But while unity surrounding any specific policies has yet to emerge in Washington, Realtors®have a ready-made, pragmatic and workable plan for GSE reform in hand.

The solution is a new utility model that highlights competition and remedies the failures of the pre-crisis system, ensuring market oversight without regulating away from free market growth potential.

Under NAR’s plan, unveiled in February of this year, Fannie Mae and Freddie Mac would operate as private, shareholder-owned utilities. They would continue to purchase, guarantee and securitize single-family and multifamily mortgage loans. And by retaining an emphasis on private capital, our model protects taxpayers, consumers and the U.S. economy as a whole.

The utility model and its attributes have caught on, too. Small lenders like the Community Home Lenders Association as well as consumer groups like the Center for Responsible Lending and the National Community Reinvestment Coalition all support the benefits of a utility. Former Freddie Mac CEO Don Layton even recently argued that the GSEs effectively operate like utilities and should doing remain so.

Most importantly, as utilities, Fannie and Freddie’s foremost priority under NAR’s plan would be to serve the public mission instituted by Congress when they were first chartered – to support stability, liquidity and access in the mortgage market.

Because of the GSEs, homebuyers in Springfield, Missouri and Springfield, Massachusetts have equal access to a mortgage and pay nearly identical rates, while preserving the ability to pursue 30-year, fixed rate options. Consider the alternative, and the impact it would have on homeowners and home values across small town America.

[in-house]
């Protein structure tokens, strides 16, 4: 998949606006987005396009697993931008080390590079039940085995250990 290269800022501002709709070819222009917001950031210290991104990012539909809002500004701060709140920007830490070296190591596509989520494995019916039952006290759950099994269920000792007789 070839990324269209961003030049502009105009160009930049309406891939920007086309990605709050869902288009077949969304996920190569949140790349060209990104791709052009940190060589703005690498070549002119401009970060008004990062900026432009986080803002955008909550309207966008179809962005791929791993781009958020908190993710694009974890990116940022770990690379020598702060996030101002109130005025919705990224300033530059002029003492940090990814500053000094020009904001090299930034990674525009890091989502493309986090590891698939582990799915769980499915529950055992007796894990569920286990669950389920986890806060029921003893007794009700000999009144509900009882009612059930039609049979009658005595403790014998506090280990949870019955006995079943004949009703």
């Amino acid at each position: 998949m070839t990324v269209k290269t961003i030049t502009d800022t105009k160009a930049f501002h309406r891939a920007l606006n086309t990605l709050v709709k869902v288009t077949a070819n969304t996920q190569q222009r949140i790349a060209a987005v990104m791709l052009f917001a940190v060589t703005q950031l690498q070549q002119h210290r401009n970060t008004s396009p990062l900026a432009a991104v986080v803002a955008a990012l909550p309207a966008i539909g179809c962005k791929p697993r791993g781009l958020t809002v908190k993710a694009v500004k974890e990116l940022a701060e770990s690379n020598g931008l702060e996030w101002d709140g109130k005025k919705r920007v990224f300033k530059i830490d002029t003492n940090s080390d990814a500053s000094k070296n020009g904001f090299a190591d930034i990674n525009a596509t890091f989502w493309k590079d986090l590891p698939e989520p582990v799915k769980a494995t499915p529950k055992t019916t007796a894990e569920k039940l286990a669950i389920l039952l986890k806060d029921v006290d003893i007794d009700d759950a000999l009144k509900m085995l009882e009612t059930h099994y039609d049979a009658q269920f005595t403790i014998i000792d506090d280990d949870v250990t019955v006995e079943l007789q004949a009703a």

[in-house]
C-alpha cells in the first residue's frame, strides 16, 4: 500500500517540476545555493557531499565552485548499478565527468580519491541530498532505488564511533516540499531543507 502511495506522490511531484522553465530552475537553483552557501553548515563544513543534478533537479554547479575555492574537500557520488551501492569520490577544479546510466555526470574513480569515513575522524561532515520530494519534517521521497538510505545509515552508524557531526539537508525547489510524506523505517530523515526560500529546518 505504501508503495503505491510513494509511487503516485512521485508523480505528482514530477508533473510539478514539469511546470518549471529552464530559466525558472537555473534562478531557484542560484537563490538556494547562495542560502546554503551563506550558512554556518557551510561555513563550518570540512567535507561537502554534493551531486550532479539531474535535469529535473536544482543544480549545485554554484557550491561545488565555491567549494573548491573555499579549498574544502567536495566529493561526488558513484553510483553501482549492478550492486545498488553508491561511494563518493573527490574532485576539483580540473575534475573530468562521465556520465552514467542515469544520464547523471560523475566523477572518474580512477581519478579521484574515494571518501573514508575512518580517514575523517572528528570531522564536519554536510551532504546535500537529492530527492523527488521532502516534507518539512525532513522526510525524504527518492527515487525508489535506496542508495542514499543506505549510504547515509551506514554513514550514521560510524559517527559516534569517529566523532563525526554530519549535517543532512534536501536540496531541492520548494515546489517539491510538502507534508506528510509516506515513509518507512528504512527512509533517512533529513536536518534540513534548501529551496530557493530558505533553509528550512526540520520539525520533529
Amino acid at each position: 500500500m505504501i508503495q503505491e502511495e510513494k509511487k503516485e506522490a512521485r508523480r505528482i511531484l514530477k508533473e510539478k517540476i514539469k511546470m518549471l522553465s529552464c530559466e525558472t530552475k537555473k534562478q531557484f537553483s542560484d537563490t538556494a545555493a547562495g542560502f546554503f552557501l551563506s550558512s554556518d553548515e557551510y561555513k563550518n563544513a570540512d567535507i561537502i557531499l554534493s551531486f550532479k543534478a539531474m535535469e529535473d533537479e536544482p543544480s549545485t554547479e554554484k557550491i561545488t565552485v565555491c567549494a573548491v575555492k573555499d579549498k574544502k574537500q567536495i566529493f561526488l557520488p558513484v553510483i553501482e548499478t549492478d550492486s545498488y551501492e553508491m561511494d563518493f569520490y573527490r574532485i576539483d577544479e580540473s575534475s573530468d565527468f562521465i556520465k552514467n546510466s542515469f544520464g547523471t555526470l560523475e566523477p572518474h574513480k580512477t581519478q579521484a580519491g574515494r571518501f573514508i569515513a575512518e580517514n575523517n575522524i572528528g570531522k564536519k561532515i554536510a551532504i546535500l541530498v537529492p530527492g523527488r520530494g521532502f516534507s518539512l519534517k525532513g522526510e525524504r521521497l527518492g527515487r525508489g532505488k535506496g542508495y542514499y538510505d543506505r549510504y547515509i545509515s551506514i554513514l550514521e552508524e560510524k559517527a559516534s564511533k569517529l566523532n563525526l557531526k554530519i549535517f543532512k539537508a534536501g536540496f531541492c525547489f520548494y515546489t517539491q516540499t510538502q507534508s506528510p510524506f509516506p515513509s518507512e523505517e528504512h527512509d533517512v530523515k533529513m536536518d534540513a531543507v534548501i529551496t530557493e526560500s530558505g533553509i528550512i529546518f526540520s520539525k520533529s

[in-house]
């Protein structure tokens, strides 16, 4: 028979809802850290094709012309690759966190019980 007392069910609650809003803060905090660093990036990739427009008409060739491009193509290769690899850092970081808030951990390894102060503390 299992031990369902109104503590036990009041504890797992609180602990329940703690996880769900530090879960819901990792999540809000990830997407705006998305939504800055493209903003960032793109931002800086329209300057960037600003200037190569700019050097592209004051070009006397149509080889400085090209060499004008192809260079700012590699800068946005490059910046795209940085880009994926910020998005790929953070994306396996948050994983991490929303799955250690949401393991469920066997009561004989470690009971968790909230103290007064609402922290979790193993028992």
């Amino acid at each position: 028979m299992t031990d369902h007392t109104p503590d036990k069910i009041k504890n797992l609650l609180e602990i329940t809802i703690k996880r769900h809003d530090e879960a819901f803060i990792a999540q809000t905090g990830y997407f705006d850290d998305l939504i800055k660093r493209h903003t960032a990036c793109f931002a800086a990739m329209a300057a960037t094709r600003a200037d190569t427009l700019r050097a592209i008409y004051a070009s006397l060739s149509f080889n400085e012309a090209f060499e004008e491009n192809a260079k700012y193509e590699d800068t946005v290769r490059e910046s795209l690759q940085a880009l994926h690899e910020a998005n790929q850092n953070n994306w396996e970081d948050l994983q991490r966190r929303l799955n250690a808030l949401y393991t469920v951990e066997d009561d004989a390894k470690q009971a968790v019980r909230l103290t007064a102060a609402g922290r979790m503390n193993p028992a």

For over four decades, middle-class Americans in communities both rural and urban have benefitted from the foundational mission of the enterprises. That mission must continue in the years and decades ahead.

John Smaby, is the 2019 President of the National Association of Realtors®. A second-generation Realtor®, John has been in the industry for 40 years. He is a broker at Edina Realty, where he specializes in residential real estate.


The National Association of Realtors® is offering answers to questions regarding the Trump administration’s impending release of its proposal to reform the Housing Finance system and end the conservatorship of Fannie Mae and Freddie Mac (GSEs). 
 
 
What will happen to the housing finance system following this announcement?

- NAR does not expect the pending announcement will call for any immediate changes, but rather to outline the steps remaining needed to end the conservatorship of the GSEs, a timeline for the changes, and whether the administration or Congress can make the changes. Some changes could come within months of the announcement, though.

- A number of the components in the proposal floated by the administration have been discussed repeatedly in Washington for years, particularly since President Trump made GSE reform a focus of his presidency.